Wednesday, March 01, 2006

Other People's Lives

I'm a huge Kinks fan. Phenominally huge. I've got bootlegs and imports and multiple copies of their albums on CD counting all the remasters and bonus tracks. I've got books written by and about them, and have various solo efforts by the brothers Ray and Dave. In short, I worship their musical genius.

So Ray Davies' first solo studio album, Other People's Lives, hit the stores a few days back. I finally picked up my copy today. It's a very... interesting listen. To some degree, it's over-produced in a way not unlike Colin James Hay's first solo album apart from Men at Work, Looking for Jack, was. It's as if Davies is extremely self-conscious about his first Kink-less effort (Storyteller was live, and relied heavily on Kinks tunes, so that doesn't count) and is pulling out all the stops to show he's not some British Invasion version of David Lee Roth, dependent on his bandmates for his success. Of course, Ray's always had a sort of insecurity about him, evidenced by his famous battles with brother Dave.

Pete Townshend once said Ray should be named poet laureat of Britain, and listening to this disc, that's in evidence. He's revisiting themes of isolation and dysfunction in these songs, which have been hallmarks of Kinks songs since almost the beginning, but the approach and style comes off as fresh. This is a melodic album, with less of the awkward music phrasing that characterized latter Kinks albums such as Phobia. There's also less of the meandering, jazz-inspired story-song types that showed up on Storyteller and Waterloo Sunset: The Singles Collection, although some of that atmosphere carries over to the new tunes.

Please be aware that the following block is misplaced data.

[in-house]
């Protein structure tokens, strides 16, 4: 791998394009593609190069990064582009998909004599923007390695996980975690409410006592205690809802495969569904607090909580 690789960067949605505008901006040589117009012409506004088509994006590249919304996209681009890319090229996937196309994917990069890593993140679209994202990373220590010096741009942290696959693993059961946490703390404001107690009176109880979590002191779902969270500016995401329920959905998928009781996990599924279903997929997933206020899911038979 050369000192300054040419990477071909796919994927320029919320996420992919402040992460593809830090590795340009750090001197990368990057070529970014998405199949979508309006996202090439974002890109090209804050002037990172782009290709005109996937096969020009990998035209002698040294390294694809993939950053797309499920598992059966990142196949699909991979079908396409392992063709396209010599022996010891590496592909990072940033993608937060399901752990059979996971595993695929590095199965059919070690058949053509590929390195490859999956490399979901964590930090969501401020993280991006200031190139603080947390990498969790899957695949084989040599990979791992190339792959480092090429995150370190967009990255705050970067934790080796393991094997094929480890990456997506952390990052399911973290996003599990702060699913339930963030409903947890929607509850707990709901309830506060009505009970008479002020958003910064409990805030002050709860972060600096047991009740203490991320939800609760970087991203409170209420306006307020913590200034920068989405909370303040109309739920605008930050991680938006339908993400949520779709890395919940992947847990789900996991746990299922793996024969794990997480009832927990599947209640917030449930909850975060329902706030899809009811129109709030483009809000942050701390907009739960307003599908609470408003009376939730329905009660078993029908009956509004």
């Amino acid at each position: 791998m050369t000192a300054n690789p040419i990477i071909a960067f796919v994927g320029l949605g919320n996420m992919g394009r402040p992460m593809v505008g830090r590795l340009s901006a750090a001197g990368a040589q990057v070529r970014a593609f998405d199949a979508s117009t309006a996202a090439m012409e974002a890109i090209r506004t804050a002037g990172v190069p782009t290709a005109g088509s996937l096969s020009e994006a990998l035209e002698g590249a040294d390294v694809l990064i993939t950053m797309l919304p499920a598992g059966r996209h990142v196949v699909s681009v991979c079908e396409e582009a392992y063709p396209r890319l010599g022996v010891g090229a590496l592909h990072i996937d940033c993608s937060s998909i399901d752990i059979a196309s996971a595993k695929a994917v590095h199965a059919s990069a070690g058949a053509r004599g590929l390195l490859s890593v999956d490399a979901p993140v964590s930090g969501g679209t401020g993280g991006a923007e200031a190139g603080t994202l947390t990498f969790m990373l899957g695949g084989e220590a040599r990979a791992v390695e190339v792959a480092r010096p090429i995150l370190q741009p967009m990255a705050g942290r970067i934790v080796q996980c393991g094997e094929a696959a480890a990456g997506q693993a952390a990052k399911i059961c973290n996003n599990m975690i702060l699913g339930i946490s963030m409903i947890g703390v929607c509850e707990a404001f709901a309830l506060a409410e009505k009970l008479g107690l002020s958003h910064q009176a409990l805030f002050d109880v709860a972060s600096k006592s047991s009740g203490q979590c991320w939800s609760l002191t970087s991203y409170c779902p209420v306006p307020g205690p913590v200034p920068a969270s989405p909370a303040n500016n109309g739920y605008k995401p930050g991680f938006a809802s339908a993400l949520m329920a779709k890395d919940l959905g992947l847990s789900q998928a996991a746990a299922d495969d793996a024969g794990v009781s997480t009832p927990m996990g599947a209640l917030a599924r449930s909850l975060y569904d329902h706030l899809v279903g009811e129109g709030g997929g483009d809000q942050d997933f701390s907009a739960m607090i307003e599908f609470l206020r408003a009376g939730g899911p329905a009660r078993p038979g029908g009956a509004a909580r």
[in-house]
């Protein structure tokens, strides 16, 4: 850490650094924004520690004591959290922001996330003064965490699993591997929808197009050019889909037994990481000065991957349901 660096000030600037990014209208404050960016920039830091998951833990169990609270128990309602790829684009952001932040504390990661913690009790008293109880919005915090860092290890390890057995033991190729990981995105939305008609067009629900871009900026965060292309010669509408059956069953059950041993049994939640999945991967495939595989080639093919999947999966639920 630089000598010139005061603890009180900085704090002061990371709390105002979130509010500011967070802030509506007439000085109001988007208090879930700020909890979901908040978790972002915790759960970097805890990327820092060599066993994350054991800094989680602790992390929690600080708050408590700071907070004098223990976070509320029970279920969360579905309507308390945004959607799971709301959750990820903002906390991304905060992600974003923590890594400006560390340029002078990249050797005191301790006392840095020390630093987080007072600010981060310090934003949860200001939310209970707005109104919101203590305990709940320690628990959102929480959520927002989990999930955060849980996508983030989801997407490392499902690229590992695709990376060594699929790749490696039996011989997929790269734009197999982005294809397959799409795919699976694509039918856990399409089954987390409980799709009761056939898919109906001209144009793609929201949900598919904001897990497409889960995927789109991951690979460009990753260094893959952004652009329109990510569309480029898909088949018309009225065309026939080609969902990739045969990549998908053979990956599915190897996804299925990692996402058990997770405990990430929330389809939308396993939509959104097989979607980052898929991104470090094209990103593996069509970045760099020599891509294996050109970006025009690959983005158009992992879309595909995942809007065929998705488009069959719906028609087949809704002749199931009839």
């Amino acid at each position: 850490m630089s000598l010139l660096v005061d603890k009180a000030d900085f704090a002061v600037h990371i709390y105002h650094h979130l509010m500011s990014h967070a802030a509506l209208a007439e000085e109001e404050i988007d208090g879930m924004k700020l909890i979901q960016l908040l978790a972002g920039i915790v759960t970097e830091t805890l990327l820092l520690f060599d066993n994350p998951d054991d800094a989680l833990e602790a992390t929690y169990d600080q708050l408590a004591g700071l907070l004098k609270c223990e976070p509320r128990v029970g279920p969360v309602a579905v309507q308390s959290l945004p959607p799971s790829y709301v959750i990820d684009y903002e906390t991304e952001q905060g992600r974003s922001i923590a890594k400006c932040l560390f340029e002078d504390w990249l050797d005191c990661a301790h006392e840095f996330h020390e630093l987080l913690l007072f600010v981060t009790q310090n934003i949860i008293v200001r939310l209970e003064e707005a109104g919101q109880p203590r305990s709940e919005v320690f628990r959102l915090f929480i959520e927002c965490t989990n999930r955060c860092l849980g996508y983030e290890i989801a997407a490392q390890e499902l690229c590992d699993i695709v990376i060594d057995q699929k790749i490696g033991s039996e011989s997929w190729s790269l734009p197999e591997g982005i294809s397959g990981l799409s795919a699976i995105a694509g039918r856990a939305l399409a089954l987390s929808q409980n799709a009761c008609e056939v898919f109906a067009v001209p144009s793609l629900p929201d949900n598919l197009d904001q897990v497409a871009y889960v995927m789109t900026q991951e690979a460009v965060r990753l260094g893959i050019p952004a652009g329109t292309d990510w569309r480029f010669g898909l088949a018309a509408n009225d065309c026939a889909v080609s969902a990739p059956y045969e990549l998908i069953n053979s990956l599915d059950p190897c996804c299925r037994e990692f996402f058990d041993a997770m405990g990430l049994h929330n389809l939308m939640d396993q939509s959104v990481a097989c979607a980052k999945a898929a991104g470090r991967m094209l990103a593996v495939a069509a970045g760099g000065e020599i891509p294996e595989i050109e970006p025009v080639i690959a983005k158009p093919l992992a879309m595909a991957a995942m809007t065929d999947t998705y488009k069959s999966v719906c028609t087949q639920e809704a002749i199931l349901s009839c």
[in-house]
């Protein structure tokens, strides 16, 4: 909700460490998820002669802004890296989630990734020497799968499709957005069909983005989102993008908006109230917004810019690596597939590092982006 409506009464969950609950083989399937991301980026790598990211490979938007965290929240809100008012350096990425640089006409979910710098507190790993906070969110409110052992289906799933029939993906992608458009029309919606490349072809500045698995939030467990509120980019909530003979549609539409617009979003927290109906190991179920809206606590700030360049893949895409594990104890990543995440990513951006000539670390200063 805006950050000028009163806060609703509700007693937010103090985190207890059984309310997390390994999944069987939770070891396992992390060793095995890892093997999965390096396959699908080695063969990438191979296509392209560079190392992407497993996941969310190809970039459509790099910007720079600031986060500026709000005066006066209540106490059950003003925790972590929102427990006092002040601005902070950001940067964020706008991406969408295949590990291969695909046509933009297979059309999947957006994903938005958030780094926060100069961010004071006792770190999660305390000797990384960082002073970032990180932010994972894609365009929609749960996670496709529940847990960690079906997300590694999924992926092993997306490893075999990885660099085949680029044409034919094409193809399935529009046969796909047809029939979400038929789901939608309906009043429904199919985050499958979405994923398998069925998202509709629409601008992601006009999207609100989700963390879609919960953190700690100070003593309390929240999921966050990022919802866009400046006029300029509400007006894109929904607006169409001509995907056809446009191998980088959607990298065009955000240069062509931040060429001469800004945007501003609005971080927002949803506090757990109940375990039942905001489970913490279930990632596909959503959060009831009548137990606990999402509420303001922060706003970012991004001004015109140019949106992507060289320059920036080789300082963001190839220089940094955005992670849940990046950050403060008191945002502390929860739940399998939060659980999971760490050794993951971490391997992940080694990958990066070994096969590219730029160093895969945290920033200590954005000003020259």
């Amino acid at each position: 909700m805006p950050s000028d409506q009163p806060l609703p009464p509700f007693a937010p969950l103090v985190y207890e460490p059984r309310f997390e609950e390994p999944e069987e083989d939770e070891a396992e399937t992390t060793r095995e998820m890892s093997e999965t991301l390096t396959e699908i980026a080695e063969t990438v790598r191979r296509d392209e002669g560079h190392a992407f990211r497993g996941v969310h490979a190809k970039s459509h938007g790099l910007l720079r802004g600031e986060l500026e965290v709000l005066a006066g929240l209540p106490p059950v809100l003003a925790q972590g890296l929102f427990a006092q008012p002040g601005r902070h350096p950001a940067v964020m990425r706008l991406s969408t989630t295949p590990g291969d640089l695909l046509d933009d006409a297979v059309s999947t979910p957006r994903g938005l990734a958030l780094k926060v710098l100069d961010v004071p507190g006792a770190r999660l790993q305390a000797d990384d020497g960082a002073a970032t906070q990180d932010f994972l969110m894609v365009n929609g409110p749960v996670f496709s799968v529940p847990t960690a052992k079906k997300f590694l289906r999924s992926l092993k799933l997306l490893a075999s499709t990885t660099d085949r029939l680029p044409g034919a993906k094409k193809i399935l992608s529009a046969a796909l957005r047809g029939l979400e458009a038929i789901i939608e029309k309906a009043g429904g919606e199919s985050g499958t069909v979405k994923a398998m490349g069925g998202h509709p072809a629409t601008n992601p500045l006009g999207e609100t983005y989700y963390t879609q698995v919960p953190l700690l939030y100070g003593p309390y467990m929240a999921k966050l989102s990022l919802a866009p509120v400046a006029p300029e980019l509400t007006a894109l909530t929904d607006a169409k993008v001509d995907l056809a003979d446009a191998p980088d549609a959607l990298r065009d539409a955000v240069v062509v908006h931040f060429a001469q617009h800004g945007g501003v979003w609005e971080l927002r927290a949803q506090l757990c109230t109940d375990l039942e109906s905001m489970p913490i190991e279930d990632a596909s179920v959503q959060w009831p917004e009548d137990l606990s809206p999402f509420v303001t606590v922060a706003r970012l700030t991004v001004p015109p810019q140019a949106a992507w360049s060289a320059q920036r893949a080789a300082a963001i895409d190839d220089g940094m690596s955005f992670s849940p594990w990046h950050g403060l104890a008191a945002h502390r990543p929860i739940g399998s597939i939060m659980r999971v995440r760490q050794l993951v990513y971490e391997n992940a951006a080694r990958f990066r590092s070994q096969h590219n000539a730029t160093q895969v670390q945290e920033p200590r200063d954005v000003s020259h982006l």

While the music and vocals are evocative of the Kinks, it's not that much of a Kinks album. Dave's rampant guitar is nowhere to be found. And much of the production lifts from styles of 70s singer-songwriter releases, particularly the use of horns (much more effectively employed here, I might add, than in the over-the-top RCA catalog from the Kinks). The opening track, "Things are Gonna Change (The Morning After)," dealing with the fallout of alcoholism, even sounds to me like recent U2, if you can believe it. Musically, it takes a cue from the last official Kinks single, "To the Bone." The closing "Thanksgiving Day" is a wonderful bittersweet piece of nostalgia and redemption. "Is There Life After Breakfast?" is becoming a favorite.

Ray has an amazing talent for taking the bleakest, most morose subjects and grafting them to powerful, even uplifting melodies. The juxtaposition is brilliant, far more so than your run-of-the-mill rock dirge would be. I doubt any single off the album will chart, but it may well get a good deal of AOR airplay. I'm not entirely sure how I'll like this album overall a year from now--it usually takes a while and many listens for me to absorb all of Ray's lyrics--but again, musically it's far more consistent than the tracks on the last few Kinks albums, which ranged from brilliant to stunningly mediocre. My only complaint is that there are several songs that would've probably benefitted from a stripped down, almost raw acoustic interpretation rather than the "Wall of Sound" approach Ray's taken instead. But overall, it's a very encouraging not-really debut from Ray, and I look forward to seeing what future efforts of his entail.

Go buy Other People's Lives. It's not the Kinks, but it's good stuff.

Now Playing: Ray Davies Other People's Lives

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